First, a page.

Can we mend our relationship with repairing clothes? – #MendItMay

By Lauren Rees

2 years ago

Our relationship with our clothes is broken. Just a few decades ago, clothing was priced in a way that reflected its true value, garments were designed to last, and the person who bought the garment was implicit in this longevity. However, with cheap clothing now abundantly available, fashion has become disposable and waste is prevalent in every part of the industry, as a result of overproduction, overconsumption and problematic end-of-life solutions.

The world now consumes about 80 billion new pieces of clothing every year. This is 400% more than the amount we consumed just two decades ago. Trend cycles used to last roughly 20 years, meaning that clothing produced was made with intention and people invested in staple pieces, but now that cycle can be as short as a few months. Modern clothing just isn’t built to last; the fast fashion business model and micro-trends drive constant change, resulting in the mindless consumption of cheap, poor quality clothing that sometimes seems easier to throw away and replace than it is to repair. 

The perceived value of clothing is only one of the reasons why we are so reluctant to make do and mend. A lack of sewing and textile education, in school or at home, is leading to the loss of traditional skills that are essential to clothing longevity. According to a survey by British Heart Foundation, around 57% of Brits said that sewing is a skill that is being lost in today’s generation, and a third of people surveyed revealed that they were never even taught how to sew. Additionally, a study by the University of Missouri-Columbia found that, as an increasing number of schools drop home economics classes due to budget cuts or changes in educational priorities, many high school students are left without basic sewing skills. This lack of education combined with cheap, disposable clothing has left us without the desire or skills to really make our clothes last. 



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The ancient practice of mending

Although today people are less inclined to repair their clothes, mending is an ancient practice with a rich history that has been around for over 2000 years. An Egyptian children’s tunic in the Whitworth Gallery’s collection in Manchester is dated to 600-700 BC. It’s extensively darned with coloured wool threads making it one of the oldest pieces of evidence we have that humans have been darning for thousands of years. Boro in Japan creates new fabrics from fabric scraps and old clothes and in India, Rafoogari, the traditional art of darning, has been used for centuries to repair damages in textiles, preserving old clothes and giving them a new life. 

Many clothes in museum collections show marks of alterations – either for different fashions and styles, for different wearers or for changes in bodies over time. The article Lessons in Reuse From… French Couture? by Elizabeth Block, reveals that in the 19th Century, wealthy women would spend thousands on couture dresses and maximised their investment by reworking them and wearing them for years. This practice reflected the value placed on these luxurious fabrics and was undertaken by upper-class women, actresses and royals. While this meant that fewer of the original garments survived, it is interesting to see how women kept up with current trends while being resourceful. Rather than being relegated to a trunk in the attic, these gowns were given new life over the decades, a testament to clothing and fashion that lasts a lifetime.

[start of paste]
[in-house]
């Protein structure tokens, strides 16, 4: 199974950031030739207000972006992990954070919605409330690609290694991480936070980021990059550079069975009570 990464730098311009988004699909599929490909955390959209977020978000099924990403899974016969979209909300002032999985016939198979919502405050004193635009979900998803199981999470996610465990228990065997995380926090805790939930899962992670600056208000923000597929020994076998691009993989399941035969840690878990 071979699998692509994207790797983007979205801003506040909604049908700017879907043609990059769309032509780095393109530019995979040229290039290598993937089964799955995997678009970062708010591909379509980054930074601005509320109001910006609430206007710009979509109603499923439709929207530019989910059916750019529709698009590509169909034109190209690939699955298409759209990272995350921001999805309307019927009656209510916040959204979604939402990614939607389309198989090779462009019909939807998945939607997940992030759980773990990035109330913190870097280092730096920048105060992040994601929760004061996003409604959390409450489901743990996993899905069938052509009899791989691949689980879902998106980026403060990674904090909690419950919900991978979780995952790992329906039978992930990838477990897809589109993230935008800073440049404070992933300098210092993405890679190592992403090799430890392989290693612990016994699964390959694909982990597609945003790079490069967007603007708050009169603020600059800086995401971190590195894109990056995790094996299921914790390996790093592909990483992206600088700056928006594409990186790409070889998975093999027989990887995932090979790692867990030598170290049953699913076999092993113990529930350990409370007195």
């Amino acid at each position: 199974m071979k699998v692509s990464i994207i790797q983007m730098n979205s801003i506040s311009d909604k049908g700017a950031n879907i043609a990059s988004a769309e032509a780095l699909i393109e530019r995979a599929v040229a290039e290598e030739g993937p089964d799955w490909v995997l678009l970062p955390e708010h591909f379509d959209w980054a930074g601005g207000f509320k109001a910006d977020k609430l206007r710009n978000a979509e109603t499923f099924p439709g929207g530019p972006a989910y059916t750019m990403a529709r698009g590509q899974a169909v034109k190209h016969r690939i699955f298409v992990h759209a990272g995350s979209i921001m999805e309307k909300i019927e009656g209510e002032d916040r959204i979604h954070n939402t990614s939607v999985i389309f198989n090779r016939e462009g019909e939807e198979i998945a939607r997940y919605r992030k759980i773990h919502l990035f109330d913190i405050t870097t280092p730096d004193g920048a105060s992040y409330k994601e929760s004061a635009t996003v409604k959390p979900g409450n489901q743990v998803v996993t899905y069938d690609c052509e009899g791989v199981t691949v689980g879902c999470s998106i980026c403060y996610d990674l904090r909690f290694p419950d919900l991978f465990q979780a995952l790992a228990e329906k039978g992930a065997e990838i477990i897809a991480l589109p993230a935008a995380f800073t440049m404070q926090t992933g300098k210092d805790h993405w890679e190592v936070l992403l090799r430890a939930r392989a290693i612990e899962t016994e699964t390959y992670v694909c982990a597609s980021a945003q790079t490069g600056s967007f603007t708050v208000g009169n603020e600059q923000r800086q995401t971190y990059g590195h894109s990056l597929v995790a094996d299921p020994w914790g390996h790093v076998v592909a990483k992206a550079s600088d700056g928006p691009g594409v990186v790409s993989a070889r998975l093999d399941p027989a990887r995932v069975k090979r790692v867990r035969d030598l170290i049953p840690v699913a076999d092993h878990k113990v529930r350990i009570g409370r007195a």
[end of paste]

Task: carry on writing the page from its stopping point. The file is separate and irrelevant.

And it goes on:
We have lost touch with this age-old tradition but it is vitally important that we revive it. By investing in your wardrobe and mending your clothing, you are ensuring that you can wear the pieces for longer, slowing down how much you consume and making sure that less goes to waste. Fundamentally, mending is a radical act of care in a fast fashion system that thrives on carelessness.




Sustainable Fashion Week UK’s #MendItMay campaign was started on the back of the findings from behaviour change research conducted by students at the University of West England. The campaign is all about encouraging people to mend the clothes that they have, rather than buy new. Throughout the month of May, people are encouraged to share their mending projects on TikTok, inspiring others to reconsider their clothes before they dispose of them. Taking part and mending is not only good for your purse and the planet, it’s also a great mindfulness activity; find a moment of peace, disconnect from distractions and get creative.

Below, we’ve rounded up some of our favourite mending projects and collated a list of resources to help you get inspired and take part… 


@sustainablefashionweek Fix your broken button with us!!! #menditmay is all about upcycling and repairing your clothes instead of throwing them away! Fixing a button takes 5 minutes and avoids discarding clothes 🌼 #sustainablefashion #fyp #repair ♬ Sleepy – Gui



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Our Loved Clothes Last pinterest board is full of mending inspiration, sewing tutorials and clothing care advice

Check out our #LovedClothesLast playlist on the Fashion Revolution Youtube channel

Try out Remake’s 5 easy stitch fixes

Read this beginner’s guide to mending your jeans

Learn how to darn a hole in sweaters and socks

Get involved in Sustainable Fashion Week UK’s #MendItMay campaign on TikTok


Further reading

Five things fashion history can teach us about clothing longevity

Care, repair and rewear to transform the fashion industry

Loved Clothes Last fanzine

Fashion Craft Revolution fanzine


Cover Photo by Dinh Pham on Unsplash